Dams

Seven Oaks Dam

Seven Oaks Dam is one of the largest earth and rock filled dams in the world. It is as high as a fifty story building and ten football fields in length from side to side. Situated between the north and south branches of the San Andreas fault, the dam has been designed to withstand an earthquake of eight plus on the Richter scale. Seven Oaks Dam is a zoned earth and rock fill dam with a maximum height of 550 feet above the existing streambed at the dam axis and 650 feet above the lowest foundation bedrock contact. The dam crest is 40 feet wide, 2,760 feet long and has a minimum crest elevation of 2610 feet NGVD.

The dam crest incorporates a 3-foot maximum camber to anticipate future crest settlement. The alignment of the embankment arches upstream to provide suitable abutment contacts to bedrock while optimizing the embankment geometry at the dam site. The dam section includes a moderately inclined upstream sloping core, single upstream filter, inclined and horizontal drains, wide transition zones and rockfill shells. The inclined drain discharges into the rock toe at the downstream toe of the embankment though an 8-foot blanket drain.

Spillway

The spillway which is 500 feet wide and 1400 feet long is excavated into rock in a natural saddle on the east side of the dam. The trapezoidal spillway is unlined except for a 10-foot wide by 10-foot deep unreinforced concrete control sill transverse to the flow located 900 feet from the downstream end along the centerline. The sill is recessed across the spillway invert and extends up each side slope to el. 2610. The sill provides defense against degradation of the spillway invert in the event of spillway flow. The top of control sill across the invert is at elevation 2580 feet NGVD with an upstream approach channel slope of 0.025 and a downstream channel slope of 0.02. The peak water surface elevation during a Probable Maximum Flood (PMF) event is estimated at elevation 2604.7 feet NGVD.

Outlet Works

Reservoir water will be regulated and released from Seven Oaks Dam downstream to the Santa Ana River through the outlet works in the left abutment. The outlet works features provide flexibility for reservoir releases and redundancy for safe operations. The features include: intake structure wet wells and trash structures, tunnel maintenance bulkhead gate, wet well sluice gate, stoplogs, access bridge, upstream outlet tunnel, mid-tunnel gate control chamber with slide (control) gates, gate chamber air shaft and air supply structure, downstream outlet tunnel and accessway, tunnel access structure/control room, valve structure, exit channel, plunge pool, minimum discharge line pipeline (MDL), MDL ball valve, MDL cone valves, MDL bulkhead gate, and MDL extension pipeline (MDLE), MDLE ball valve and vault, MDLE orifices and manholes, MDLE energy dissipater and outlet channel.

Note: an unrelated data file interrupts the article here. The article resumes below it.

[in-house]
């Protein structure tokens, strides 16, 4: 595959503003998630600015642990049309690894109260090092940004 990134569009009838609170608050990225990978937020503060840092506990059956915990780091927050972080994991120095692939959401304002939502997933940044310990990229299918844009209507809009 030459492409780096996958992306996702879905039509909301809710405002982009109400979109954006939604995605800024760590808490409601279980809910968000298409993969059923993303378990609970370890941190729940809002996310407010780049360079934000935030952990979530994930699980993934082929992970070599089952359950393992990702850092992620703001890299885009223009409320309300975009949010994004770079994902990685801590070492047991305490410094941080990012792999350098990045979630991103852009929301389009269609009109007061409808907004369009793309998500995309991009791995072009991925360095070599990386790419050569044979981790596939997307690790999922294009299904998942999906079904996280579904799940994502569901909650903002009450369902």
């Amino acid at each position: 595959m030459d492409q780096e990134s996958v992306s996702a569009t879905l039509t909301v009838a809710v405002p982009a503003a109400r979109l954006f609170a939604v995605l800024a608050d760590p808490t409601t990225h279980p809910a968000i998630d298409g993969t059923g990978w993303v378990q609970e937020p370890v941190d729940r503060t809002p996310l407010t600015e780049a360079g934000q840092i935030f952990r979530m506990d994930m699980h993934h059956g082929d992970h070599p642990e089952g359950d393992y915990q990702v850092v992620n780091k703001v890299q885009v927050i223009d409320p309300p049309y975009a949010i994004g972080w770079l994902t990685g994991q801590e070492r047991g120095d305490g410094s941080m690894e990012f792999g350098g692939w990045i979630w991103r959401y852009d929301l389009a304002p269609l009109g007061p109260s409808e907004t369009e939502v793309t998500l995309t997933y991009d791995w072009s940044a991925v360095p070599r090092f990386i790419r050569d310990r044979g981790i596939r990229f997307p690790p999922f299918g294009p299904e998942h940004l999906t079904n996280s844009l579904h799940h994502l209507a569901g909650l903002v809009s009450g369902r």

Watershed

The Seven Oaks Dam watershed drains approximately 177 square miles, excluding the closed area of 32 square miles tributary to Baldwin Lake. The headwaters lie within the rugged San Bernardino Mountains. Elevations vary from 10,664 feet NGVD at Anderson Peak and 11,502 feet NGVD at San Gorgonio Peak to 2,060 feet NGVD at the dam site, which is approximately 1 mile upstream from the canyon mouth.

Seven Oaks Location

Dam is located in the foothills of the San Bernardino Mountains, 2 miles north of Redlands, 4 miles North-Northeast of Mentone and 1 mile upstream of the confluence of Mill Creek and Santa Ana River. The dam is accessible from Greenspot Road, 6 miles east on State Highway 30.

Purpose of Dam

The authorized purpose of Seven Oaks Dam is for flood control and debris storage only. Seven Oaks Dam provides flood protection to portions of San Bernardino, Riverside and Orange Counties. Seven Oaks Dam has a capacity of 145,600 acre-feet at spillway crest elevation of 2580 feet NGVD, of which 32,000 acre-feet is allocated to 100 - year estimated sediment accumulation. Approximately 38,373,000 cubic yards of soil and rock were used for the construction of the embankment and adjoining overbuild sections.

back to top